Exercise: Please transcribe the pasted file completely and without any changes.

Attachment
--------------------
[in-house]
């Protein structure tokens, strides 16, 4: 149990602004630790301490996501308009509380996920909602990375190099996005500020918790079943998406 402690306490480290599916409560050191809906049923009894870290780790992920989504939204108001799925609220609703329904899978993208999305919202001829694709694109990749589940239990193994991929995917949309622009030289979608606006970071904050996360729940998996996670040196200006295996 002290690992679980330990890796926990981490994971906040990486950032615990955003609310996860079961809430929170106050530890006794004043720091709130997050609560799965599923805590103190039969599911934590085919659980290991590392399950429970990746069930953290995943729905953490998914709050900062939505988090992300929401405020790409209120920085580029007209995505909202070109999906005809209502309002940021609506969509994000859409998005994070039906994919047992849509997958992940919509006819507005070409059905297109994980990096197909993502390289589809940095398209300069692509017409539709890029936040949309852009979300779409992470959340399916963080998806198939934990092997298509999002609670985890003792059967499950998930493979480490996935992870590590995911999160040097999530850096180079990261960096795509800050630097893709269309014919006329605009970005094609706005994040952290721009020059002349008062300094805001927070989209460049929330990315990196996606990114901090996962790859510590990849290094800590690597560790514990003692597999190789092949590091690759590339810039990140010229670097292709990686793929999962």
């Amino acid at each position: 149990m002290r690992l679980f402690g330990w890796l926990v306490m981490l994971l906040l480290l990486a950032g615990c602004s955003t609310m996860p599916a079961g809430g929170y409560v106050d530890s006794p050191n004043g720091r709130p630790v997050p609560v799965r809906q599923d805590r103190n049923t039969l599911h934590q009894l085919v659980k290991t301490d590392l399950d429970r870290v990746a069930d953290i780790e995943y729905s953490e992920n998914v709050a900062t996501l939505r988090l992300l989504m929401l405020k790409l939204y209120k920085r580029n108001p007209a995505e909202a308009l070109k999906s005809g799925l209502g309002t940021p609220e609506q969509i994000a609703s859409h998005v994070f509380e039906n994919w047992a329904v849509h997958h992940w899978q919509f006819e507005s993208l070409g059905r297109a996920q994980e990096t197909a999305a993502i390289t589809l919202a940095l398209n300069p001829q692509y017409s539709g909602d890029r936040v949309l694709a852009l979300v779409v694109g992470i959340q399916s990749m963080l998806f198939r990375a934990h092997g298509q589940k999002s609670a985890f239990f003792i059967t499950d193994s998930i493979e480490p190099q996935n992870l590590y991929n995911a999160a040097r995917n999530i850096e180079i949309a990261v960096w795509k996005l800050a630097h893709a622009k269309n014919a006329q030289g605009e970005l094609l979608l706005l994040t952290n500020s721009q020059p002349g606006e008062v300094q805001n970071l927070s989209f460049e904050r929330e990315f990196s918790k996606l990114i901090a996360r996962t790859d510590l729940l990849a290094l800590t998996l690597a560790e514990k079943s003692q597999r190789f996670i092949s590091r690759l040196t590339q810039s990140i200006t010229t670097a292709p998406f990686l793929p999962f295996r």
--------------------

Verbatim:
[in-house]
């Protein structure tokens, strides 16, 4: 149990602004630790301490996501308009509380996920909602990375190099996005500020918790079943998406 402690306490480290599916409560050191809906049923009894870290780790992920989504939204108001799925609220609703329904899978993208999305919202001829694709694109990749589940239990193994991929995917949309622009030289979608606006970071904050996360729940998996996670040196200006295996 002290690992679980330990890796926990981490994971906040990486950032615990955003609310996860079961809430929170106050530890006794004043720091709130997050609560799965599923805590103190039969599911934590085919659980290991590392399950429970990746069930953290995943729905953490998914709050900062939505988090992300929401405020790409209120920085580029007209995505909202070109999906005809209502309002940021609506969509994000859409998005994070039906994919047992849509997958992940919509006819507005070409059905297109994980990096197909993502390289589809940095398209300069692509017409539709890029936040949309852009979300779409992470959340399916963080998806198939934990092997298509999002609670985890003792059967499950998930493979480490996935992870590590995911999160040097999530850096180079990261960096795509800050630097893709269309014919006329605009970005094609706005994040952290721009020059002349008062300094805001927070989209460049929330990315990196996606990114901090996962790859510590990849290094800590690597560790514990003692597999190789092949590091690759590339810039990140010229670097292709990686793929999962």
């Amino acid at each position: 149990m002290r690992l679980f402690g330990w890796l926990v306490m981490l994971l906040l480290l990486a950032g615990c602004s955003t609310m996860p599916a079961g809430g929170y409560v106050d530890s006794p050191n004043g720091r709130p630790v997050p609560v799965r809906q599923d805590r103190n049923t039969l599911h934590q009894l085919v659980k290991t301490d590392l399950d429970r870290v990746a069930d953290i780790e995943y729905s953490e992920n998914v709050a900062t996501l939505r988090l992300l989504m929401l405020k790409l939204y209120k920085r580029n108001p007209a995505e909202a308009l070109k999906s005809g799925l209502g309002t940021p609220e609506q969509i994000a609703s859409h998005v994070f509380e039906n994919w047992a329904v849509h997958h992940w899978q919509f006819e507005s993208l070409g059905r297109a996920q994980e990096t197909a999305a993502i390289t589809l919202a940095l398209n300069p001829q692509y017409s539709g909602d890029r936040v949309l694709a852009l979300v779409v694109g992470i959340q399916s990749m963080l998806f198939r990375a934990h092997g298509q589940k999002s609670a985890f239990f003792i059967t499950d193994s998930i493979e480490p190099q996935n992870l590590y991929n995911a999160a040097r995917n999530i850096e180079i949309a990261v960096w795509k996005l800050a630097h893709a622009k269309n014919a006329q030289g605009e970005l094609l979608l706005l994040t952290n500020s721009q020059p002349g606006e008062v300094q805001n970071l927070s989209f460049e904050r929330e990315f990196s918790k996606l990114i901090a996360r996962t790859d510590l729940l990849a290094l800590t998996l690597a560790e514990k079943s003692q597999r190789f996670i092949s590091r690759l040196t590339q810039s990140i200006t010229t670097a292709p998406f990686l793929p999962f295996r």